Longman Dictionary of Contemporary English homepage

Date: 1300-1400
Origin: achoke 'to choke' (11-14 centuries), from Old English aceocian

choke

1 verb
     
choke1
1 [intransitive] to be unable to breathe properly because something is in your throat or there is not enough air
choke on
He choked on a piece of bread.
Six people choked to death on the fumes.
2 [transitive] if something chokes you, it makes you unable to breathe properly:
I felt as if there was a weight on my chest, choking me.
The smoke was choking me.
3 [transitive] to prevent someone from breathing by putting your hands around their throat and pressing on it:
His hands were round her throat, choking her.
4 [intransitive and transitive] to be unable to talk clearly because you are feeling a strong emotion
choke with
He was choking with rage.
I was too choked with emotion to speak.
Her voice was choked with rage.
5 [transitive] also choke something ↔ out to say something with difficulty because you are very upset or angry:
'Get out,' she choked.
6 [ transitive] also choke something ↔ up to fill a place so that things cannot move through it:
Weeds were choking the stream.
be choked (up) with something
The gutters were choked up with leaves.
7 [intransitive] informal to fail at doing something, especially a sport, because there is a lot of pressure on you:
People said I choked, but I just had a bad day on the golf course.
8 [transitive]HBP if one plant chokes another, it kills it by growing all around it and taking away its light and room to grow:
Weeds can quickly choke delicate garden plants.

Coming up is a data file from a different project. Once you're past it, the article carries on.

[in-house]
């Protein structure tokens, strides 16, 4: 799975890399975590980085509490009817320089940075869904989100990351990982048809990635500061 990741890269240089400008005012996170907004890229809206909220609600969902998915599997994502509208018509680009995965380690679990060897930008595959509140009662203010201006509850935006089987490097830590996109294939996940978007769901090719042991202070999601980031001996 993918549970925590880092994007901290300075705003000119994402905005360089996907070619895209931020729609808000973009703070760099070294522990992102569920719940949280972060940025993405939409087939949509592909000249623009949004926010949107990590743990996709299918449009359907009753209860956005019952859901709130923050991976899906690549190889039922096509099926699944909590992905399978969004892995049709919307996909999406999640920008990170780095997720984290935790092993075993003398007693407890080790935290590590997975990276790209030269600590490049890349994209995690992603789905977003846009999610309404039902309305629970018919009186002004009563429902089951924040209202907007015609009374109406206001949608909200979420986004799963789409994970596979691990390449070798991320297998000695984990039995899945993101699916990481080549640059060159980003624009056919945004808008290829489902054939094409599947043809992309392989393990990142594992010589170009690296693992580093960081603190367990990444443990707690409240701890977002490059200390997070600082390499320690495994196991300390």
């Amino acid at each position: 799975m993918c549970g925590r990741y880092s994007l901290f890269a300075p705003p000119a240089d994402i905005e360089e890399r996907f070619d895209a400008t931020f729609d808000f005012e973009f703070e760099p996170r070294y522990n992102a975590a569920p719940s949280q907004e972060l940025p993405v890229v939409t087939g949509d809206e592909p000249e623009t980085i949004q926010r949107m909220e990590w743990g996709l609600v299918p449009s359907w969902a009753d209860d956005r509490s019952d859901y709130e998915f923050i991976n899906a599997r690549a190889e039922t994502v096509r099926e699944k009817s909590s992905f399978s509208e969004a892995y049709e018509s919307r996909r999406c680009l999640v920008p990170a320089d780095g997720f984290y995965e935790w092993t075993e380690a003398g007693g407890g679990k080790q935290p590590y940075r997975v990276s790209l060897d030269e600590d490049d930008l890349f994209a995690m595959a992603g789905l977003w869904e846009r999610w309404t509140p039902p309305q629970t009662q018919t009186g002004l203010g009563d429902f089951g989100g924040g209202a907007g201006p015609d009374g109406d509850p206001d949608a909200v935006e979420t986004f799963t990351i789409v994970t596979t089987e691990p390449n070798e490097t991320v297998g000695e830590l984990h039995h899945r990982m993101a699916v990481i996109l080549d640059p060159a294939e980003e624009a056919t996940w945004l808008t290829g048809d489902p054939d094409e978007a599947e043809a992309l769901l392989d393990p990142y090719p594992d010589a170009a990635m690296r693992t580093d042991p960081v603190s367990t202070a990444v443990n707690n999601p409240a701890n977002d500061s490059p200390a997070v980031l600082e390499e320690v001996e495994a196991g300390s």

9

choke a horse

American English spoken if you say that something is big enough to choke a horse, you are emphasizing that it is very big:
a wad of bills big enough to choke a horse

choke something ↔ back

phrasal verb
to control your anger, sadness etc so that you do not show it:
He choked back tears as he described what had happened.
She choked back a sob.
I choked back my anger.

choke off something

phrasal verb
to prevent something from happening:
It is feared that higher interest rates might choke off economic recovery.

choke something ↔ out

phrasal verb
to say something with difficulty because you are very upset or angry:
His heart hammered as he choked out the words.
'No!' she choked out.

choke up

phrasal verb
1

choke something ↔ up

to fill a place so that things cannot move through it
be choked up with something
The stream was choked up with weeds.
2

choke somebody up

to make someone feel very upset and unable to talk:
This song really chokes me up.
I was really choked up when I saw her again.
WORD FOCUS: breathe WORD FOCUS: breathe
to breathe in: inhale formal

to breathe out: exhale formal

to breathe noisily: sniff, snore (when sleeping)
snort
, sigh

to breathe with difficulty: gasp, pant, wheeze, be short of breath, be out of breath

to be unable to breathe: choke, suffocate
breathe

See also
breathe

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